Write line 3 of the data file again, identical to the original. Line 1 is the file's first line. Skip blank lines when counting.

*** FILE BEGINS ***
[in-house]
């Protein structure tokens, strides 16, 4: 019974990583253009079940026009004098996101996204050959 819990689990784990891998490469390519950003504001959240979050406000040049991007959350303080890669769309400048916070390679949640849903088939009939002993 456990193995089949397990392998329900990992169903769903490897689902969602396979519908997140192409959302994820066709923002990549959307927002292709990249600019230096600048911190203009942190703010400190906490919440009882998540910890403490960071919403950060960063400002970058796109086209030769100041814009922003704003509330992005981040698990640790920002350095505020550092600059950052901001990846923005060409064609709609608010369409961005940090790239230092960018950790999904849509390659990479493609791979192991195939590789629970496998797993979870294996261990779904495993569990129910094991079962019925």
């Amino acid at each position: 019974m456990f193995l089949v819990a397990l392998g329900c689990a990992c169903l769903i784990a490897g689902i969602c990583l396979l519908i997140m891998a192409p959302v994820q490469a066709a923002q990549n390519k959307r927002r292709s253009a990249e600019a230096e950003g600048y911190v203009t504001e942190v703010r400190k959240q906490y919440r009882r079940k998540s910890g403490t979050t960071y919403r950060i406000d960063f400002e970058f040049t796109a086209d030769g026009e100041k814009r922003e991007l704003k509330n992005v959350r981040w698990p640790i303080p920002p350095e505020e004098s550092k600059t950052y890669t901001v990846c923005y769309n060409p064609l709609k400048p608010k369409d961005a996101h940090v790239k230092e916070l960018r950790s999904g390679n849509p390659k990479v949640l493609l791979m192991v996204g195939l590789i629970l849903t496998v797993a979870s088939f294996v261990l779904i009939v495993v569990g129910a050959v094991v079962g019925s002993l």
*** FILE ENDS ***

């Amino acid at each position: 019974m456990f193995l089949v819990a397990l392998g329900c689990a990992c169903l769903i784990a490897g689902i969602c990583l396979l519908i997140m891998a192409p959302v994820q490469a066709a923002q990549n390519k959307r927002r292709s253009a990249e600019a230096e950003g600048y911190v203009t504001e942190v703010r400190k959240q906490y919440r009882r079940k998540s910890g403490t979050t960071y919403r950060i406000d960063f400002e970058f040049t796109a086209d030769g026009e100041k814009r922003e991007l704003k509330n992005v959350r981040w698990p640790i303080p920002p350095e505020e004098s550092k600059t950052y890669t901001v990846c923005y769309n060409p064609l709609k400048p608010k369409d961005a996101h940090v790239k230092e916070l960018r950790s999904g390679n849509p390659k990479v949640l493609l791979m192991v996204g195939l590789i629970l849903t496998v797993a979870s088939f294996v261990l779904i009939v495993v569990g129910a050959v094991v079962g019925s002993l």